Our app, Greypad, is a PDF reader that uses the front-facing camera to detect when other people are looking at your device and then blurs the contents of your screen upon detection.
All apps, however, must first explicitly request permission from the user in order to access the camera(s).
People are always filming you in public, in the hopes of being the next viral Instagram sensation.
If you make sure that all smartphone models use the same blinking frequency (perhaps 3Hz) and LED color then people would quickly learn what it means.
I guess the main problem that no smartphone manufacturer wants to address is: People who take photos without permission to other people. It would be reasonable to enforce a law on all manufactures to add visible LED when the phone camera is being used, in my opinion at least.
There are many different instances where someone would want an indicator for a camera and would not block the LED: detecting apps that take pictures without being asked, knowing whether the person across the street is taking a photo or a selfie so you don't accidentally photo bomb, random people taking photos who didn't block the LED (of all the camcorders with LEDs back in the day, how many actually had the LED covered?), etc.
And regardless, the ability to defeat it should be a factor in determining whether or not it is worth regulating, even if it isn't the sole factor. The combination of having the LED both easy to defeat, and having very limited usefulness, make it not worth regulating.
That isn't really what people are worried about here. The issue is when a rogue app decides to start recording video of you without you knowing -- having a camera indicator LED which is in series with the camera's VCC (like almost all laptops have these days) would solve that problem.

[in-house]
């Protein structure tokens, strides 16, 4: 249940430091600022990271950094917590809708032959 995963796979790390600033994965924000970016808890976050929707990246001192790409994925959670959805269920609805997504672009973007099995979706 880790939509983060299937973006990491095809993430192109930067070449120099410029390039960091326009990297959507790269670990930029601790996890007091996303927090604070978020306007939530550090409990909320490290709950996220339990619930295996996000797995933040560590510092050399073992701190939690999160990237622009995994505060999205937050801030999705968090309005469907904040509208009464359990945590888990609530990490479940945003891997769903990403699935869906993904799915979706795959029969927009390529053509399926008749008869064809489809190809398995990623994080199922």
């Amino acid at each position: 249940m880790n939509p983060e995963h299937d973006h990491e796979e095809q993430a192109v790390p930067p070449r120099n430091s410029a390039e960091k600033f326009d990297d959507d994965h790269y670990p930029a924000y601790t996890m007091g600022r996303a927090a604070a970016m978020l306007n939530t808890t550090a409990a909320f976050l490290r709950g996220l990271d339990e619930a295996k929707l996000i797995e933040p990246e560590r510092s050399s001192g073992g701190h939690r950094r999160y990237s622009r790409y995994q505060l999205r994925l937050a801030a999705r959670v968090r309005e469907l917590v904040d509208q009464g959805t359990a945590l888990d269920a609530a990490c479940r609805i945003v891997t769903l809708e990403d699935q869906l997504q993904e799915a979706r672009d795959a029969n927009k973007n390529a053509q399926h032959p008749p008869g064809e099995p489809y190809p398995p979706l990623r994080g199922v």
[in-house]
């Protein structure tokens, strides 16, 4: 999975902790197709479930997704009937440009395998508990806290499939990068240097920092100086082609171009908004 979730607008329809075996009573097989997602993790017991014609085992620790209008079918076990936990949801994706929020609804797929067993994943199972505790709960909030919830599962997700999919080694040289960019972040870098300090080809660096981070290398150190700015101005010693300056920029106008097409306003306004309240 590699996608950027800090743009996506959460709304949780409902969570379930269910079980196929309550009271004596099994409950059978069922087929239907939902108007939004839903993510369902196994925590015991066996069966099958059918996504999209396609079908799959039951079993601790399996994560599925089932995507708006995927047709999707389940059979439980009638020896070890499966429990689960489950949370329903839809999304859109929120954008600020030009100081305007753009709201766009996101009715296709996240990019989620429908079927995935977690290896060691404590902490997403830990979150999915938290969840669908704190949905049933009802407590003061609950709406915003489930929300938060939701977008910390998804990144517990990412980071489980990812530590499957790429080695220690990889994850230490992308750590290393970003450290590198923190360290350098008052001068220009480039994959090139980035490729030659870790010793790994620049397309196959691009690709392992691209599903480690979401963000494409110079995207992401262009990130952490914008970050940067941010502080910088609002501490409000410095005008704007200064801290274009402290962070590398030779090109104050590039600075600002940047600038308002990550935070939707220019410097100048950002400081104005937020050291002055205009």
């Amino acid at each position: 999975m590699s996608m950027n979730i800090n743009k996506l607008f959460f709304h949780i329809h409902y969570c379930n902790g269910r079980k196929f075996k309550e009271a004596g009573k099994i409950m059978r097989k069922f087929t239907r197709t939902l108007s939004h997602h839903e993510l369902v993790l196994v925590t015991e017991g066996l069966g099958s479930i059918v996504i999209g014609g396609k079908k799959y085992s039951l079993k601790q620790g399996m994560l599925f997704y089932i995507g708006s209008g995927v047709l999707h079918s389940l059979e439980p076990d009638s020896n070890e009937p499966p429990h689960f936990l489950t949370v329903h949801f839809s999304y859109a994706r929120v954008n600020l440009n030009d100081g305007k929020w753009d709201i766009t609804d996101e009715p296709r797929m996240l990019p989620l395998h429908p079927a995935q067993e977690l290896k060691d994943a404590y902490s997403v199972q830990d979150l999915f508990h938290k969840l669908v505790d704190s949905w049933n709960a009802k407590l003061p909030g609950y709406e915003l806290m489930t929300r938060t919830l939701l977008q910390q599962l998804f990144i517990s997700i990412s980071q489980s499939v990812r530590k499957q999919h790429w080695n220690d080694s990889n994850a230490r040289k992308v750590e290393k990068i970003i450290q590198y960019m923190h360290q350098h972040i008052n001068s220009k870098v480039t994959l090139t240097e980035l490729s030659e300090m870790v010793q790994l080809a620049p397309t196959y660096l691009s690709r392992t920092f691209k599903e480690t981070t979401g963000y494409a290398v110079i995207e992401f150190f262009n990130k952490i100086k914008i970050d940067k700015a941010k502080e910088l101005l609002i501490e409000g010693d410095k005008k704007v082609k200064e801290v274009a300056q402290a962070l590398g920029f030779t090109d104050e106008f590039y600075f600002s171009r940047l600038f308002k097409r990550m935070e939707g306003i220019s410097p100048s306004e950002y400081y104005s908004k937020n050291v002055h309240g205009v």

There are is a discussion we could have about whether taking a photo of someone in a public setting is something without permission is ethical (and whether the benefit of helping people in private situations would offset the downside of making it harder to discretely record evidence of wrong-doing). But that's not really what this discussion of having an indicator light is about.
I believe this is possible, in React Native you can access the camera and programmatically set the preview component size. As far as I know, there is nothing preventing you from using the camera to a preview component that is not visible on the screen.
If Whatapps can do this: https://cdn.howtoisolve.com//wp-content/uploads/2016/12/How-...
It means you can control the camera preview UI component.
Guessing they currently don't have a hardware LED because it might freak people out how much the camera is actually on. Likely no onscreen indicator for the same reason.
If they were going to make this change, they'd have to weigh the benefits of making this change against spooking users who have no idea why their bank app is using their front facing camera.
I'm surprised not even a simple LED is present though. IIRC Macbooks LEDs are wired such that you can't use them without the current flowing through the LED
The camera cannot be accessed without displaying it on the screen.
Edit: downvoter is welcome to point me to any model of Apple hardware that has a hardware radio switch or a hardware cover for the camera lens? The secure enclave is maybe the one exception to the above rule, but is highly software-supported.
Also another poster said that the camera can’t get power without power going through the led indicator first.